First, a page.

“The color of various carotenoids are related to the number of alternating double-bond pairs in the long polyene chain of the molecule, known as the chromophore (Figure 1). Specifically, light energy is absorbed by the carotenoid polyene system between 400-700 nm, and is converted into vibrational energy and heat, each carotenoid having a unique resonance in this regard. The carrot root contains predominantly (-carotene, which consists of 9 double-bond pairs within the polyene chain, and confers a yellow to orange color. The carotenoid, (-carotene, is composed of 10 alternating double-bond pairs and confers a deeper orange color, whereas the red color of ripe tomatoes and the flesh of watermelons is conferred by lycopene which consists of 11 alternating double-bonds in the polyene chain. Although the polyene structure of astaxanthin is composed of 9 double-bonds similar to (-carotene, the keto and hydroxyl groups of the terminal ring structures contribute to the perceived color through absorption resonance.”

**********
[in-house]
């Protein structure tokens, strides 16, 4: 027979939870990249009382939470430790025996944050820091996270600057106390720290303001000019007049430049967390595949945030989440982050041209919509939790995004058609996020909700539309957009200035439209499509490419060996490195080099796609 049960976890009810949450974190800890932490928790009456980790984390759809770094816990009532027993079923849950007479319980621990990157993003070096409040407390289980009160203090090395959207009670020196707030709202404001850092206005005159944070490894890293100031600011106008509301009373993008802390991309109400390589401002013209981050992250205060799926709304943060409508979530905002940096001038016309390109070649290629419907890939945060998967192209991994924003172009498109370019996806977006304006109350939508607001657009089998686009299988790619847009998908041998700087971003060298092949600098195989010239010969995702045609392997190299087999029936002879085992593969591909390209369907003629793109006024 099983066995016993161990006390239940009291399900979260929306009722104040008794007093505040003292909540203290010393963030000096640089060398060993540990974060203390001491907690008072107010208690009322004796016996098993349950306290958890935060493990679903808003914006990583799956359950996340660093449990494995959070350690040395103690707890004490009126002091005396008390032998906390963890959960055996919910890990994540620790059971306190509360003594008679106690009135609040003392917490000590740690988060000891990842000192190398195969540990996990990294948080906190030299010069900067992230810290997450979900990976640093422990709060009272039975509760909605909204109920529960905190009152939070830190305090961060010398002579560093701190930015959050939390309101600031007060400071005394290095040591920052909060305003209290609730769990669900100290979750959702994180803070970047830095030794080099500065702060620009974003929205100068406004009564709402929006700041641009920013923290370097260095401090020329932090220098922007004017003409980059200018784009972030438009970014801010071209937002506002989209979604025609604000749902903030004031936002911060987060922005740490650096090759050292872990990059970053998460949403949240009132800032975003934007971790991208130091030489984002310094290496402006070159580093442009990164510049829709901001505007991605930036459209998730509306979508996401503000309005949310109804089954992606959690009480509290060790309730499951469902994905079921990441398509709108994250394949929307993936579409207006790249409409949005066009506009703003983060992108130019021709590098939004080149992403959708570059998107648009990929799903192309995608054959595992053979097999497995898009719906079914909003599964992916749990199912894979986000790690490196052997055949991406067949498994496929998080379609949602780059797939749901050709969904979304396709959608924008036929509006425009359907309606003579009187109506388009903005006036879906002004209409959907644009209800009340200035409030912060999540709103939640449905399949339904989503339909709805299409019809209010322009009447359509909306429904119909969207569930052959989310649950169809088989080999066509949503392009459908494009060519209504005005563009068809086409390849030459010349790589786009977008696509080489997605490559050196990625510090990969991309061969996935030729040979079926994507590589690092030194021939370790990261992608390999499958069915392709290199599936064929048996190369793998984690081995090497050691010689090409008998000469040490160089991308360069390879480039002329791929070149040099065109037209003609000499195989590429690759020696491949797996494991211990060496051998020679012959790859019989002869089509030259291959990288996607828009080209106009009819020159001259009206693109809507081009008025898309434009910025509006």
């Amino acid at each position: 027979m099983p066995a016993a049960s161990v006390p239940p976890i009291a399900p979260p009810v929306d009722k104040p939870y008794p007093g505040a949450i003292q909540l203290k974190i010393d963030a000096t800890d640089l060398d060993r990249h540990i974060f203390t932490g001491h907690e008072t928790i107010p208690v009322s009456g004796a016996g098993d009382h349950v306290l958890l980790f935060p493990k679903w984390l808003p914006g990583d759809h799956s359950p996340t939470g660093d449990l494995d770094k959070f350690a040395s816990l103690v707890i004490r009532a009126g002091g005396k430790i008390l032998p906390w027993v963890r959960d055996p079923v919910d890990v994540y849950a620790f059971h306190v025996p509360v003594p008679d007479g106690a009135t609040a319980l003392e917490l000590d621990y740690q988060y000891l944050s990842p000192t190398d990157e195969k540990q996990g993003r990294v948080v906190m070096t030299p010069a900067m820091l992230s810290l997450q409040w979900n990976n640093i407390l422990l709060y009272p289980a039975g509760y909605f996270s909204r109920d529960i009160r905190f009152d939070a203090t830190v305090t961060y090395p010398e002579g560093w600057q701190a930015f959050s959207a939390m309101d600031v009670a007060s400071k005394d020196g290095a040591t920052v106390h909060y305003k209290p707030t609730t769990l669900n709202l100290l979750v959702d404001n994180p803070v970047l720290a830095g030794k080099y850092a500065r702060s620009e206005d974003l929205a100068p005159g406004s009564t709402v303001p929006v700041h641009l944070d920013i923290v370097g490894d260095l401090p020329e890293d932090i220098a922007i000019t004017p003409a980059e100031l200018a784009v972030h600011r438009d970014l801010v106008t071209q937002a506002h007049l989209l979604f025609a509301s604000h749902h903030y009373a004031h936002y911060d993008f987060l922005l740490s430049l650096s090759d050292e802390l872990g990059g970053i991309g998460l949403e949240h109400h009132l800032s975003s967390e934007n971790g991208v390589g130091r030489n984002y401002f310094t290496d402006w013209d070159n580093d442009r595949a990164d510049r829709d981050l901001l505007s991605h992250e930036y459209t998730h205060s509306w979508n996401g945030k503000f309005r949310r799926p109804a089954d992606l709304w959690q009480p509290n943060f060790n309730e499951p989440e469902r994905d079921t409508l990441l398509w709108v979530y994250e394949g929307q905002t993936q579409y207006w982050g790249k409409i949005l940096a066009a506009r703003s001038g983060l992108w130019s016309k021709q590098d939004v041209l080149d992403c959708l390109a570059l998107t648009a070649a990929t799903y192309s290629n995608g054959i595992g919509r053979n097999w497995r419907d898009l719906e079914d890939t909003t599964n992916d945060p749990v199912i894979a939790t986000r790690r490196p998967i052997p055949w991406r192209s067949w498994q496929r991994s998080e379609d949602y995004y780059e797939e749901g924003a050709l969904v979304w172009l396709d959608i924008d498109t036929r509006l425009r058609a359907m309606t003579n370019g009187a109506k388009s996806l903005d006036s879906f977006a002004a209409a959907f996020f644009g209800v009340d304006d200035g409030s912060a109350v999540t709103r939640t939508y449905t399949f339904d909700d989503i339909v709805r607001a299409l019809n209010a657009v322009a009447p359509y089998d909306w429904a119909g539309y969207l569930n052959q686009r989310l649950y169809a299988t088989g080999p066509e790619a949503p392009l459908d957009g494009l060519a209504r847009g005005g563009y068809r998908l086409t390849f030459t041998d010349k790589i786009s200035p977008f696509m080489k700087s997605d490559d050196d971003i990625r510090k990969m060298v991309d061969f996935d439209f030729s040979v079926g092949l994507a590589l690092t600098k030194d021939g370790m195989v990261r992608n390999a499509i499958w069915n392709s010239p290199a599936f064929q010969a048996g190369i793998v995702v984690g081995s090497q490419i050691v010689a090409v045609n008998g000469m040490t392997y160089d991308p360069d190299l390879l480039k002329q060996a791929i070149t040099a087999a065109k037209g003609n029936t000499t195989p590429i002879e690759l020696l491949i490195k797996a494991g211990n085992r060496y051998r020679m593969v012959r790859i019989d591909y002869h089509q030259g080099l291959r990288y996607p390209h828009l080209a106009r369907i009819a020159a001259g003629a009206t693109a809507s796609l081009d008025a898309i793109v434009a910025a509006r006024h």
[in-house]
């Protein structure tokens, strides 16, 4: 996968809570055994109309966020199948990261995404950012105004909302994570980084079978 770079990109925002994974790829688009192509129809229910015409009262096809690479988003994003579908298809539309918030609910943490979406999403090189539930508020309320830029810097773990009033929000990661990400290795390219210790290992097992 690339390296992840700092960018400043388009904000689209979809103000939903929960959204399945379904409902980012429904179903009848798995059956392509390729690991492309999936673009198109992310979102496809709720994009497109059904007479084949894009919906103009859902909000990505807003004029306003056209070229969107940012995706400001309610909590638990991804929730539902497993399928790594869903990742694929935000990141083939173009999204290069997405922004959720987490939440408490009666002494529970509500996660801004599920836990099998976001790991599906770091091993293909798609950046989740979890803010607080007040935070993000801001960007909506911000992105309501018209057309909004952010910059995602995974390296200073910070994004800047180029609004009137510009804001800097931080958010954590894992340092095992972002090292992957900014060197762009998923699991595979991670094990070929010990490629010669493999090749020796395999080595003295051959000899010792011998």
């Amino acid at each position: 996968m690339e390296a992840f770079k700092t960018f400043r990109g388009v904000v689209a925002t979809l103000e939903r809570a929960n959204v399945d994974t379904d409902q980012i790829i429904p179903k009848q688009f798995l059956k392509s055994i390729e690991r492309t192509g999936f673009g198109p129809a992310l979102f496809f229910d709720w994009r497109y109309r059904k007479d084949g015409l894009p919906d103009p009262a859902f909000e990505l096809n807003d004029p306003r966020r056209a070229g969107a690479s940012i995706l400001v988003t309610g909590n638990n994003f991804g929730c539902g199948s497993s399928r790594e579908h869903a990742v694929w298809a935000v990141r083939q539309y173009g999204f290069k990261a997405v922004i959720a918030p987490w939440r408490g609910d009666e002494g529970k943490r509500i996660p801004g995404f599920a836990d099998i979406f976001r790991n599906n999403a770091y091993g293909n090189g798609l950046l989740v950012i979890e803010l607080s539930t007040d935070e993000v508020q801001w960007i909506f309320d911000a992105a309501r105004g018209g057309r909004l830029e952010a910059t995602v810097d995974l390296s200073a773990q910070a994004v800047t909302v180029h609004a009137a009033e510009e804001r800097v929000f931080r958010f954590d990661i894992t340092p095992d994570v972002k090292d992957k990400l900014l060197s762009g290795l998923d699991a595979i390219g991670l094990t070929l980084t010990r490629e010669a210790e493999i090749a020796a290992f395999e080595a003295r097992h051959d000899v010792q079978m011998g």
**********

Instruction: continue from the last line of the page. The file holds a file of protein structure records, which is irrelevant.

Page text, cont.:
Source
I could go on and on, but I think this will help with the brainstorming process 🙂

What is Astaxanthin?
Astaxanthin is a red-orange pigment that occurs in the natural diets of many aquatic species, including salmon, trout, and shrimp. It is closely related to more commonly known carotenoids such as beta-carotene or lutein. It referenced in the US Code of Federal Regulations Title 21 PART 73—LISTING OF COLOR ADDITIVES EXEMPT FROM CERTIFICATION—Subpart A-Foods (Sec. 73.35 Astaxanthin).

Where does Astaxanthin come from?
Astaxanthin isolated from crustacean wastes or produced synthetically. Astaxanthin can also be farmed from unicellular green alga called Haematococcus pluvialis or certain types of yeast and then prepared for commercial use.